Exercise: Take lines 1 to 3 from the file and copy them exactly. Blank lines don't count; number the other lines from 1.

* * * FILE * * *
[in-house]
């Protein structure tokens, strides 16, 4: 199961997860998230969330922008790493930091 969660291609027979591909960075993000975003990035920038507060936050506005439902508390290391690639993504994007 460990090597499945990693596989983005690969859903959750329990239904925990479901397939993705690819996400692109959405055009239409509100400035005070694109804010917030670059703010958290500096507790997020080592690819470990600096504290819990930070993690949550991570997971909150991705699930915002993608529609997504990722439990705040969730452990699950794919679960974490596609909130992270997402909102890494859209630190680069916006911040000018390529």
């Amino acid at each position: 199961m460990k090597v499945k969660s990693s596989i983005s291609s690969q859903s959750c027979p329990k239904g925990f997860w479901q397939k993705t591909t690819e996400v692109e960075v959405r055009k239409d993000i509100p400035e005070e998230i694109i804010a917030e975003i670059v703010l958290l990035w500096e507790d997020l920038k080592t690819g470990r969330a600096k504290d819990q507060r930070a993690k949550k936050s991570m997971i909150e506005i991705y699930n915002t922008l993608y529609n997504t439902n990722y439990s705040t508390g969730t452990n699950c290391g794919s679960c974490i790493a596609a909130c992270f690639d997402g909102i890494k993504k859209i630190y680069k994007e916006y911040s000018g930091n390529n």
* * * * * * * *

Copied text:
[in-house]
């Protein structure tokens, strides 16, 4: 199961997860998230969330922008790493930091 969660291609027979591909960075993000975003990035920038507060936050506005439902508390290391690639993504994007 460990090597499945990693596989983005690969859903959750329990239904925990479901397939993705690819996400692109959405055009239409509100400035005070694109804010917030670059703010958290500096507790997020080592690819470990600096504290819990930070993690949550991570997971909150991705699930915002993608529609997504990722439990705040969730452990699950794919679960974490596609909130992270997402909102890494859209630190680069916006911040000018390529």
């Amino acid at each position: 199961m460990k090597v499945k969660s990693s596989i983005s291609s690969q859903s959750c027979p329990k239904g925990f997860w479901q397939k993705t591909t690819e996400v692109e960075v959405r055009k239409d993000i509100p400035e005070e998230i694109i804010a917030e975003i670059v703010l958290l990035w500096e507790d997020l920038k080592t690819g470990r969330a600096k504290d819990q507060r930070a993690k949550k936050s991570m997971i909150e506005i991705y699930n915002t922008l993608y529609n997504t439902n990722y439990s705040t508390g969730t452990n699950c290391g794919s679960c974490i790493a596609a909130c992270f690639d997402g909102i890494k993504k859209i630190y680069k994007e916006y911040s000018g930091n390529n």